'The music has to play in my head first'

Global strains

'The music has to play in my head first'

Karsh Kale is widely regarded as a pioneer of global fusion and electronica. His music has inspired and defined the worldwide club phenomenon known as ‘Asian Massive’ or ‘Asian Underground’ in the early part of the decade.      

Today Karsh is a well-known name in the global musical industry, having played with leading artistes like Pandit Ravi Shankar, Sting, Zakir Hussain, Herbie Hancock, Lenny Kravitz, Anoushka Shankar, Bill Laswell, Paul Oakenfold and so on. In the city to perform at Koramangala Social, Karsh talks to Rajitha Menon about a life steeped in music and his admiration for Zakir Hussain.

It is said that your father introduced you to a wide variety of music? What made you pick out percussion instruments?
I was always interested in drums. I started playing on a makeshift kit of pots and pans at around 13 to 14 years of age, till my father got me a proper one. My dad was always playing Indian music in the house and tabla was my gateway into this world. Also, I went to watch a Zakir Hussain concert with my father once and that was the clincher; I became enamoured by the world of percussion instruments.

What are your practice sessions like?
I don’t have a ritual practice session because I do so many different things. I could be playing the table or working with composers or making music on the piano. Depending on what I am doing, I figure out the best way to go about it.

Who do you admire in the musical field?
Zakir Hussain remains one of my favourites; not just as a tabla player but as a musician who chose to defy the rules. He took the table to places where it had never been before. In fact, musicians who take an art form and flip it around, like Peter Gabriel, are always people I admire.

Some things you keep in mind while working on a project...
It has to be a honest expression of my feeling. I have always heard people talk about the importance of having a concept; I don’t subscribe to that. The music has to play in my head first. And experimenting with classical music does not mean I keep a list of do’s and dont’s. We are a global family now and are a mix and match of influences. We are fusion in ourselves so nothing is taboo anymore.

Thoughts about the music scene in India..
It is brilliant; the space is ever-growing and ever-dynamic. There are so many new artistes out there who are trying things and experimenting with stuff. I love the fact that they have the courage to do this. This is probably one of the reasons why India is one of the most culturally advanced countries.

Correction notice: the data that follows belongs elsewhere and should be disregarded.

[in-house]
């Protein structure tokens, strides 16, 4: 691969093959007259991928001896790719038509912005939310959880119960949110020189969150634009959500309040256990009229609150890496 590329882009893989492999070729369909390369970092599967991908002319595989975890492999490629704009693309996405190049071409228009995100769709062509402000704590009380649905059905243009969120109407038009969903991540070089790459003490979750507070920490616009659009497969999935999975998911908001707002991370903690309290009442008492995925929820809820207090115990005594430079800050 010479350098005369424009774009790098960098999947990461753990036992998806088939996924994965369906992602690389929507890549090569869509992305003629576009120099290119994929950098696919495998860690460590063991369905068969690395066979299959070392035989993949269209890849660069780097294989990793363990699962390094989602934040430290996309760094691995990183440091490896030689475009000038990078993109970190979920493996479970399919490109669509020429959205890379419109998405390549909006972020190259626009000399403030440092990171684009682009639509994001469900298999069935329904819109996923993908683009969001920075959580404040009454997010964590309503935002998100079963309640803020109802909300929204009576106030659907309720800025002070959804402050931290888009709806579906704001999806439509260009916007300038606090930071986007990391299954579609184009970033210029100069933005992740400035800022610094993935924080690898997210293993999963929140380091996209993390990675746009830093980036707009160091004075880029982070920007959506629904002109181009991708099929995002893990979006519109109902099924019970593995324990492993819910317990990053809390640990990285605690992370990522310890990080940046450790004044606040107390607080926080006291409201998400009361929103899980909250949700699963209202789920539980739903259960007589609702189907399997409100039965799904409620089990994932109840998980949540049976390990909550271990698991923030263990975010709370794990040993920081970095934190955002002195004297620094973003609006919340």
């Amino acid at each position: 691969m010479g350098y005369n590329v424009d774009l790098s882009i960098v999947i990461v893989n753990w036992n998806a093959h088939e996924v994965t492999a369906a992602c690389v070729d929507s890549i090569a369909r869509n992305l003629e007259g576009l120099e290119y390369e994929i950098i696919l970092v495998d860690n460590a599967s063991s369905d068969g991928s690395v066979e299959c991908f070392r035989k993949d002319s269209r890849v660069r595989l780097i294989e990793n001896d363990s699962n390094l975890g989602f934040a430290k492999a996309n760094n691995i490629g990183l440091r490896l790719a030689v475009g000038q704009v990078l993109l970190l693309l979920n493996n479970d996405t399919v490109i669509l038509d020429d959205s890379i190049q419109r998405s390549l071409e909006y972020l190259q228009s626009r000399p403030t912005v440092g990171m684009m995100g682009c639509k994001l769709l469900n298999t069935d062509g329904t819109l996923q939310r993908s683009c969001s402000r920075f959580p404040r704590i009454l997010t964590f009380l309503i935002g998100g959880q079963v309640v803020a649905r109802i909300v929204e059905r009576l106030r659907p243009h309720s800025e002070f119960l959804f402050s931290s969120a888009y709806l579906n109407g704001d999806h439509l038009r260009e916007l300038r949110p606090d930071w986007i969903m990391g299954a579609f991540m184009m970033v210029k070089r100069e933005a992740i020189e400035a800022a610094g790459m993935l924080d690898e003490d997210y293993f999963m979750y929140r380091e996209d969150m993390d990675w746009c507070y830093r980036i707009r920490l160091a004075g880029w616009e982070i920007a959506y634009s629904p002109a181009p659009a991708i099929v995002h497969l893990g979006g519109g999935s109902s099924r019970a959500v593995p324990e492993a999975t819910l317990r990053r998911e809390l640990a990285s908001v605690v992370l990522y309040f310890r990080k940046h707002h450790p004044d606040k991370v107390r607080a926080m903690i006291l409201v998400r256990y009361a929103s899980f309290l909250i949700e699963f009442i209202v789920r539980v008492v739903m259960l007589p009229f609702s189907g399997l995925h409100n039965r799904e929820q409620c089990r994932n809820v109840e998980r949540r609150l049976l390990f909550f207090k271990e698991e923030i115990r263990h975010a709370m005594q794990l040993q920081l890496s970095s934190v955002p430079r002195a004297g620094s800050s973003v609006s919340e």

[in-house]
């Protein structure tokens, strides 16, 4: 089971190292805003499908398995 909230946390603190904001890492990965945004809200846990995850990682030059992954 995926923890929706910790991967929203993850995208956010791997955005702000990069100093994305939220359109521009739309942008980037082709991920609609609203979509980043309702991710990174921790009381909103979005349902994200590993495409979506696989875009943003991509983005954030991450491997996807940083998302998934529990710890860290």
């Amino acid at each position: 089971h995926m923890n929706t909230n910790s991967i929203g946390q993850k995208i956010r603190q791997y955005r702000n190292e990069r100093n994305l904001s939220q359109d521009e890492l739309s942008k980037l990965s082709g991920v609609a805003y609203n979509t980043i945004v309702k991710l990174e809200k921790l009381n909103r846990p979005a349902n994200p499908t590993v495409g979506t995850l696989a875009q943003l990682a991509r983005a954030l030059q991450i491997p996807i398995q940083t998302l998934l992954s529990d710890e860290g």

What do you do to get inspiration on particularly dull days?
If I am working on something for myself, I stop. There is no point in forcing myself to write something. If I am working on multiple projects, I just switch to something else. It is easy that way; keep one aside and work on another one till you get hit by a burst of creativity and rush back to your earlier project. You don’t end up banging your head on the wall.

What do you do in your spare time?
I read and lately I have been writing a lot more. Since I am mostly travelling, I use my off days to spend time with my family, especially my daughter. We play music together or go for movies.

What is the best part about being a celebrity musician?
I don’t consider myself a celebrity; it would be odd to think of yourself that way. But it is nice to be recognised, especially when people come up to you and tell how your music affected them. I have had people telling me how my music helped them in tiding through some rough times in their lives and it made me feel very happy. That is the best part about being me.

A misconception about you that you would like to clear...
People assume that just because I am an independent musician, I am against Bollywood. Not just me, there is a sort of divide created between Bollywood musicians and independent artistes. I think that is unnecessary. Music is music at the end of the day. Every genre of music has good and bad in it.

(Karsh Kale will play at Koramangala Social on March 18, 10 pm onwards. Entry is free)

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